I have some happy personal news, which is so simplistic it probably doesn’t count as news at all. It’s this: writing has been going well.
Last month I put out my single annual blog entry, where I total up my writing stats... and in 2019, I wrote considerably more than I had in the last few years. What I only touch on there, though, is that especially at the end of the year, I was really enjoying writing. As I wrote to you all about a couple of months ago, my decision to trash a mostly-finished third version of my project and start again with v4 was actually a creative rush. I wrote 25,000 words in December. And the roll I was on continued pretty strong, because I wrote nearly 25,000 words in January, too, and I’m pretty much exactly where I aimed to be in my draft — the halfway point.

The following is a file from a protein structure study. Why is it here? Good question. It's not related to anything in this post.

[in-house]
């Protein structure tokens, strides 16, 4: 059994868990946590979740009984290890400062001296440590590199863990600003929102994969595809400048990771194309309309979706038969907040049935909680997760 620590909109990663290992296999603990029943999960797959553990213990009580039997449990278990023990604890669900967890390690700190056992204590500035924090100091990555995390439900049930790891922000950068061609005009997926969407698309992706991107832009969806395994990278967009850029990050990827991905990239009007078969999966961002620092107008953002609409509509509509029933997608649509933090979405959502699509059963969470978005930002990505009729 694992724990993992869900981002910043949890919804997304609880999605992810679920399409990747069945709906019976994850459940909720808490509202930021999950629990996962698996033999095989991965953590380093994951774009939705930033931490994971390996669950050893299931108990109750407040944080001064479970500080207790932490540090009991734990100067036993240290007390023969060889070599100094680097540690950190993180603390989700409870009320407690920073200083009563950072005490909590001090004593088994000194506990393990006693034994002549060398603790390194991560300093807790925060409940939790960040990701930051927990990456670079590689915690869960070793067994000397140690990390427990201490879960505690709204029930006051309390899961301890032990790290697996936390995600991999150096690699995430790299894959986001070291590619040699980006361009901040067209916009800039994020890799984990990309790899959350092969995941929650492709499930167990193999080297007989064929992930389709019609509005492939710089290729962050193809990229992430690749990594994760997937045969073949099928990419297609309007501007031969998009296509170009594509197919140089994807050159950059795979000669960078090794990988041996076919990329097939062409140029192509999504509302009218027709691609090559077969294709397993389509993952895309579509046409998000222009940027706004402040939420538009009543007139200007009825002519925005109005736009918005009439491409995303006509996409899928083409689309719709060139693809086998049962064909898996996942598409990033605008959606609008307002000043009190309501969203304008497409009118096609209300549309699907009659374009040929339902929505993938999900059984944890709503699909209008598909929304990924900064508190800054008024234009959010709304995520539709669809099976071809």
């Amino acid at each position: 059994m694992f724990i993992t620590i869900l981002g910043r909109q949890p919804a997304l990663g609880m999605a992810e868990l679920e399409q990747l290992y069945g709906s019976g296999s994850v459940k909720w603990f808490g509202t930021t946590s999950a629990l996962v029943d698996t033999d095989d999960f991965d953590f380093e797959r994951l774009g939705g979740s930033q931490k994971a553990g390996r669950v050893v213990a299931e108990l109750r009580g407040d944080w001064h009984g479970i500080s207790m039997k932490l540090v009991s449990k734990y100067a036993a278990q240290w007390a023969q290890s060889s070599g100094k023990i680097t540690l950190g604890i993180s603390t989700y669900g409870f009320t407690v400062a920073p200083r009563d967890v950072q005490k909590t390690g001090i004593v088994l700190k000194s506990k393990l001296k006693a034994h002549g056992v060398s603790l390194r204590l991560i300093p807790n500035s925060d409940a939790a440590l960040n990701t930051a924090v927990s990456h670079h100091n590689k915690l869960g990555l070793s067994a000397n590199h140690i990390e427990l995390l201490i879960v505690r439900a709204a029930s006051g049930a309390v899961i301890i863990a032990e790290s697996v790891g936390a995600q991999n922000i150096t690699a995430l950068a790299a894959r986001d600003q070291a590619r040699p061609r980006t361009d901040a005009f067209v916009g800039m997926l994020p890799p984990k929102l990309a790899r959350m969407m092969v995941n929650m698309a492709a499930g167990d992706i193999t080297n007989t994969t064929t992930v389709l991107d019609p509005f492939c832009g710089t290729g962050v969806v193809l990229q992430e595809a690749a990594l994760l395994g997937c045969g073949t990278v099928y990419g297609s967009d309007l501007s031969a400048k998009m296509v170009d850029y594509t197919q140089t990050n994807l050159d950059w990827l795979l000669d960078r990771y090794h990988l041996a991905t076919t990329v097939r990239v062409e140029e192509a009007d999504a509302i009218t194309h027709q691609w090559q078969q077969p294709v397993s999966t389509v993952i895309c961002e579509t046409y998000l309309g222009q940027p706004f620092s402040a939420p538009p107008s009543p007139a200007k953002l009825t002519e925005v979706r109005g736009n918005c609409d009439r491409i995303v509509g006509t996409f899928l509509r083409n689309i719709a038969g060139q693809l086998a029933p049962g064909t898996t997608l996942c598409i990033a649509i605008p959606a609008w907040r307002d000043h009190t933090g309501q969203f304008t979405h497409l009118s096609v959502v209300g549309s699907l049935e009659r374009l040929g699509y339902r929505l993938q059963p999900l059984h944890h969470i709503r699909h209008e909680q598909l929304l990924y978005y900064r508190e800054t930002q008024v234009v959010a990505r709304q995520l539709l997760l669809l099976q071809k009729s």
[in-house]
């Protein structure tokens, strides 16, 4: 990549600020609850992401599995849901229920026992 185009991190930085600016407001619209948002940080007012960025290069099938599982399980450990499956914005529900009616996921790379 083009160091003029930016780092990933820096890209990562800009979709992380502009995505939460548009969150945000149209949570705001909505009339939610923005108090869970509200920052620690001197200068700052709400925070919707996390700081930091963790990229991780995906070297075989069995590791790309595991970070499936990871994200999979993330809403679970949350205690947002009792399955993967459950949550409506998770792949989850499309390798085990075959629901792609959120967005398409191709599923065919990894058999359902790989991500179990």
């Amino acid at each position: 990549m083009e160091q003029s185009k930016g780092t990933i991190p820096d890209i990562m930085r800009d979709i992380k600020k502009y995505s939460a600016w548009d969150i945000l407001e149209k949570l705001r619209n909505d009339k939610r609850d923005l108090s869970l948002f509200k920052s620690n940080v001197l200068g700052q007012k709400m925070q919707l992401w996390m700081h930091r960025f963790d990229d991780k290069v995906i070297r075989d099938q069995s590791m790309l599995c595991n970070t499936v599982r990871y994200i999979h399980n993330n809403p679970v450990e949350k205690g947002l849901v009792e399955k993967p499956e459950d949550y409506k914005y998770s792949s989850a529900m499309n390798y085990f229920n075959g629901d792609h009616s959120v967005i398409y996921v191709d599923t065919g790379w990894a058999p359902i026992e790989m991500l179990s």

But I’m not sharing that just to celebrate, though I firmly believe that any time you enjoy what you’re writing it’s worth celebrating. I’m sharing it because last year I wrote to you all a few times about recovering from a combination of depression and burnout, and fixing what at that point felt like a pretty strained relationship with writing.
So hey: all that work paid off! I’ve had two great months of writing! Recovery achieved, hooray!
Well… kind of.
Because here’s the catch: I had a hard time bringing myself to write the intro above, where I said writing is going well, because there’s a constant worry in the back of my mind: what if it stops going well?